Wednesday, September 30, 2009

The Cause of Death

A mummy autopsied by the late Dr. Granville in the 1820's has been re examined and found to have died from TB.

http://news.yahoo.com/s/afp/20090929/sc_afp/sciencehistoryhealthmummy_20090929233342

Amenemhet's First Pyramid

Certainly for me those middle kingdom pyramids are the most interesting. Here is an article on the black pyramid of Amenemhet III.

http://drhawass.com/blog/pyramids-dashur-3-black-pyramid

Monday, September 28, 2009

Preserving Giza

Here an article from Dr. Hawass on the preservation of the heritage of the Giza plateau.

http://drhawass.com/blog/preserving-gizas-archaeological-heritage

Saturday, September 26, 2009

Coins In Storage at the Cairo Museum

Coins have been found stored in the Egyptian museum Cairo that apparently bear the image of the biblical Joseph.

http://www.jpost.com/servlet/Satellite?cid=1253820674074&pagename=JPost%2FJPArticle%2FShowFull

Thursday, September 24, 2009

Falling on the Ministers Shoulders

Strong article from the folks at the Jerusalem post on the recent loss of the job to be UNESCO director general by Egypt's culture minister Farouk Hosny and Arab resentment that has followed.

http://www.jpost.com/servlet/Satellite?cid=1253627551882&pagename=JPost%2FJPArticle%2FShowFull

Tombs of Dra Abu el Naga

Interesting video on the recent "discoveries" of tombs found at Dra Abu el Naga however the article says that the shawabti of Ray is of the third intermediate period but in the video Dr. Hawass says the shawabti is late nineteenth dynasty?

http://drhawass.com/blog/video-new-tombs-discovered-dra-abu-el-naga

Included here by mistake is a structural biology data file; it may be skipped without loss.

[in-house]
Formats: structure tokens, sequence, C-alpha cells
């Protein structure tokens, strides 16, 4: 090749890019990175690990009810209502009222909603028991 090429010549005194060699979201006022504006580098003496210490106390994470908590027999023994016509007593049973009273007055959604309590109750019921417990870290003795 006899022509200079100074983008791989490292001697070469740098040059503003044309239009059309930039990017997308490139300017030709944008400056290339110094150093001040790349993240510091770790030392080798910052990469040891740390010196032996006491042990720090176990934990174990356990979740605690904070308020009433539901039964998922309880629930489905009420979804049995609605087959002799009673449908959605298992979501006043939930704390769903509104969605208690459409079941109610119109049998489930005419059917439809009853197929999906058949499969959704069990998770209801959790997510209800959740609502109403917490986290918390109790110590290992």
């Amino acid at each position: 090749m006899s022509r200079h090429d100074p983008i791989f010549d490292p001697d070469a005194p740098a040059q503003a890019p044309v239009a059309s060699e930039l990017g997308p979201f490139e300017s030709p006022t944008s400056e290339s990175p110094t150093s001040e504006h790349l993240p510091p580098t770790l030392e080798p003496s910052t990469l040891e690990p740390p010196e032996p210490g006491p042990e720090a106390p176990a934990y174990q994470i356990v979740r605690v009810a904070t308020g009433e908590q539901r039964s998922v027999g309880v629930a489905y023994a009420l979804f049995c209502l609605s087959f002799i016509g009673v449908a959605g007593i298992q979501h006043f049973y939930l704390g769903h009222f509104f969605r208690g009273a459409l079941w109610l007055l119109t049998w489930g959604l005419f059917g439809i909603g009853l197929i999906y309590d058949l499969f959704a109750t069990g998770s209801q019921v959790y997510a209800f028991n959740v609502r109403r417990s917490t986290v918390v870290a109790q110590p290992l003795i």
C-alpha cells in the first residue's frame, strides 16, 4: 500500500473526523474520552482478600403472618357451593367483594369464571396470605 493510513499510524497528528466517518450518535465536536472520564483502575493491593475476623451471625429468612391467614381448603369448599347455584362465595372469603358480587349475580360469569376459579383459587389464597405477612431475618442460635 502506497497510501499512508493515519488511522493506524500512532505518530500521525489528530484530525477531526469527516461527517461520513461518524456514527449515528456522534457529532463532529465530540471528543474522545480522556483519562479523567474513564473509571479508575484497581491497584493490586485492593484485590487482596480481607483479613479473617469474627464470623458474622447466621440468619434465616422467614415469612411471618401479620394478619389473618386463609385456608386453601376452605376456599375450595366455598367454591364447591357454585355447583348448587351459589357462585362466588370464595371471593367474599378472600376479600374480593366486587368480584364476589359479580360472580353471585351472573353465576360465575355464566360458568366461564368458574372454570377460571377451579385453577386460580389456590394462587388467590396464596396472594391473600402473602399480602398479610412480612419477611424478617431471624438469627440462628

Tuesday, September 22, 2009

Tutankhamen in Denver

Here we have the Denver art museum announcing that the traveling Tutankhamen show will be visiting next summer.

http://www.artdaily.org/index.asp?int_sec=2&int_new=33464

Shovelling Theory

This theory certainly must come at the chagrin of Dr. Hawass, the rising of sothis is an interesting date however there is no proof of this theory.

http://news.nationalgeographic.com/news/2009/09/090921-great-pyramid-giza-date-built.html

Unesco Director General Not Egyptian Minister

The next Director general of UNESCO will not be Farouk Hosny, the one time leading Egyptian candidate made scandalous remarks that more than likely ruined his candidacy for the job.

http://portal.unesco.org/en/ev.php-URL_ID=29008&URL_DO=DO_TOPIC&URL_SECTION=201.html

Gods Prophets in Egypt

Very interesting article on the presence of the prophets in the Egyptian historical record.

http://aawsat.com/english/news.asp?section=7&id=18213

Islamic Cairo

Here Dr. Hawass talks about recent restorations on several Islamic monuments.

http://drhawass.com/blog/islamic-monuments-reopen-ceremony-citadel

Sunday, September 20, 2009

Secrets of the Sphinx

Here an article on the beard or lack of on the great sphinx on the Giza plateau.

http://channel.nationalgeographic.com/series/egypt-unwrapped/3917/Overview#tab-Videos/07227_00

Cairo's Royal Mummies

This article is on a couplel subjects including the DNA studies on Cairo's royal mummy collection.

http://www.sacbee.com/arts/story/2190692.html

Saturday, September 19, 2009

MFA Highlights: Arts of Ancient Egypt



Rita Freed   Lawrence M. Berman   Denise M. Doxey
Museum of Fine Arts
Boston
2003
ISBN 0-87846-661-4
 
Recently my nine year old charge Natasha was on her way to Boston with her family so I urged her to visit the Museum of Fine Arts to find Djehutynakht's brick makers and tell me about them unfortunately the brick makers were not on display thankfully Natasha brought this book home which does have that picture.